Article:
A new year in Washington brings a new Congress, new tax writers and renewed optimism for the first major overhaul of the tax code in nearly three decades.

While last year’s effort failed to get off the ground, it laid bare many of the pitfalls of reform, and ultimately may serve as a useful stalking horse. While Republicans now control both sides of Capitol Hill, they lack a willing partner in the White House. To the extent that President Obama and congressional Democrats are serious about tax reform, they have a dramatically different vision for what that might entail. This likely means no tax reform under the current administration, which might not be a bad thing for the construction industry.

Despite years of grueling legislative groundwork and great beltway fanfare, the “Max and Dave” reform campaign of the 113th Congress went out with a whimper as Chairman Max Baucus (D-Mont.) unexpectedly traded his Senate seat for an ambassadorial post in Beijing, forcing his term-limited House counterpart Rep. Dave Camp (R-Mich.) to release his long-awaited overhaul in anemic “draft” form. Without the promise of a binding legislative pathway, the proposal found little support outside of the Ways and Means Committee and drew howls from groups whose tax preferences were suddenly in the crosshairs. In short, it was a dry run showing the hard choices and messy trade-offs that lay beneath the mantra of “broadening the base” to lower tax rates.

For all of the parochial hurdles standing in the way of reform efforts, a far bigger challenge lies in the fundamental disconnect between rhetoric and reality. Despite the ostensible overlap in their goals, earnest reformers on either side of the aisle are seeking vastly different means to achieve fundamentally different ends. To Republicans, tax reform represents an opportunity to lower exorbitant statutory rates and simplify the current code, thus unleashing a torrent of growth that could be used, in part, to offset lost revenues. Democrats, too, see reform as a potential cash cow, but they want to close loopholes in order to raise revenue on a zero-sum basis, with the dual aim of curbing inequality (i.e., taxing “the 1 percent”) and financing new policy measures.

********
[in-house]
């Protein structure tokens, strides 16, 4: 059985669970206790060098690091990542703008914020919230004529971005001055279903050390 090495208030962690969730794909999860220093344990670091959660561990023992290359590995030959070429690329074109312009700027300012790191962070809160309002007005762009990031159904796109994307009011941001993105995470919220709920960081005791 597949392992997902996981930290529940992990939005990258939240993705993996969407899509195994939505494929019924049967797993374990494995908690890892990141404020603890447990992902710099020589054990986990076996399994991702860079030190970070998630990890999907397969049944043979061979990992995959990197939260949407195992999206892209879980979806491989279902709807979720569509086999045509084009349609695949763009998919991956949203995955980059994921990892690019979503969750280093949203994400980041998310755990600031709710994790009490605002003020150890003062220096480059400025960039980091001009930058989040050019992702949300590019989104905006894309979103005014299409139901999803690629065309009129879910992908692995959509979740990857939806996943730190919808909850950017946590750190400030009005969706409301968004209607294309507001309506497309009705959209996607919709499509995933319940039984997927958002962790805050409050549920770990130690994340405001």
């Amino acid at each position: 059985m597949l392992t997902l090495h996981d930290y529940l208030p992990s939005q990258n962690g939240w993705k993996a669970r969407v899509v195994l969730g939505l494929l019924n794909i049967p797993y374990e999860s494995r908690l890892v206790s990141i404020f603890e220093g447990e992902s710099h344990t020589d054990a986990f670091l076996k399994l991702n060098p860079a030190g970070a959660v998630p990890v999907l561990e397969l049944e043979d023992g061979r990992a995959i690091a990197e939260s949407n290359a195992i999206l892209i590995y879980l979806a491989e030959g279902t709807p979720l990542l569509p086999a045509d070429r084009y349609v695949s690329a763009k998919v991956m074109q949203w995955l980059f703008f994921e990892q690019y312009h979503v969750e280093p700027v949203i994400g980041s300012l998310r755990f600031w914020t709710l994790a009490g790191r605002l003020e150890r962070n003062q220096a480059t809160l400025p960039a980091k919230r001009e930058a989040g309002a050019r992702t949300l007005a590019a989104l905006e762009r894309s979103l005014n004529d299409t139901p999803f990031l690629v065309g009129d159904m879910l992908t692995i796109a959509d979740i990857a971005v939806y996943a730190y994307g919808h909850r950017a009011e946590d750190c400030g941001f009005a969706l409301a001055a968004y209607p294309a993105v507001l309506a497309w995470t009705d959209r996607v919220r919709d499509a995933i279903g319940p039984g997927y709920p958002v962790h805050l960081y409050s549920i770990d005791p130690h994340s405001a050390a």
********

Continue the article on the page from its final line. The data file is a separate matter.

If the partisan chasm wasn’t clear enough, the recent release of the administration’s fiscal year 2016 budget proposal puts it in stark relief. Along with eponymous hobbyhorses such as the “Buffett Tax” and “Gingrich-Edwards Loophole,” the administration cast an even wider net this year in its search for new revenue, effectively proposing a second death tax applicable even to those estates and bequests exempt under current law. If enacted, the elimination of “stepped up basis” would mean a confiscatory 60 percent tax on inherited capital gains.

While the president’s budget contains a dizzying array of tax increases, it notably lacks anything that could be considered “reform.” Though it certainly would broaden the tax base (to the tune of more than $2 trillion), it would actually increase rates—in this case bringing the capital gains levy to 28 percent. In fact, since the release of “The President’s Framework for Business Tax Reform” more than two years ago, Obama has not held a single public event designed to promote tax reform, according to the research firm Cornerstone Macro.

While tax reform remains a pipe dream under the current administration, there is good news for most contractors. After years of mixed messages and crosswise advocacy, the business community finally seems to be speaking with a single voice in pushing for truly comprehensive reform. And judging by the latest word out of the Ways and Means Committee, congressional tax writers have heard the message loud and clear. After incoming Chairman Paul Ryan (R-Wis.) made headlines by suggesting there may be a middle ground for corporate-centric “business tax reform,” committee members reaffirmed at a recent retreat that they would not pursue any path that might leave the pass-through community behind.

With that, House tax writers are now on the same page as incoming Senate Finance Committee Chairman Orrin Hatch (R-Utah) and Ranking Member Ron Wyden (D-Ore.), both of whom have been adamant about the need for a broad-based overhaul. The trio has a long history of working on a bipartisan, bicameral basis—Hatch’s deal-making with Ted Kennedy is the stuff of legend, while Wyden and Ryan have worked together on entitlement reform—and such good faith and growing rapport can only serve them well in the long run.

Contrary to some of the bullish chatter on Capitol Hill, a healthy dose of perspective is in order. As illustrated in 1986, a sweeping overhaul progresses in fits and starts, requiring multiple iterations over several years, and survives more than its share of premature obituaries. Sweat equity will be necessary in the ongoing pursuit of reform, and the current process playing out in the Senate Finance Committee is an important step toward an eventual legislative package. While contractors should not hold their breath for a flatter, fairer and simpler tax system, the work of this Congress will absolutely move them toward that goal. In the end, it is undoubtedly better to wait on a comprehensive overhaul that rejuvenates the economy than settle for reform in name only.

Liam Donovan is director of legislative and political affairs for Associated Builders and Contractors. For more information, email donovan@abc.org.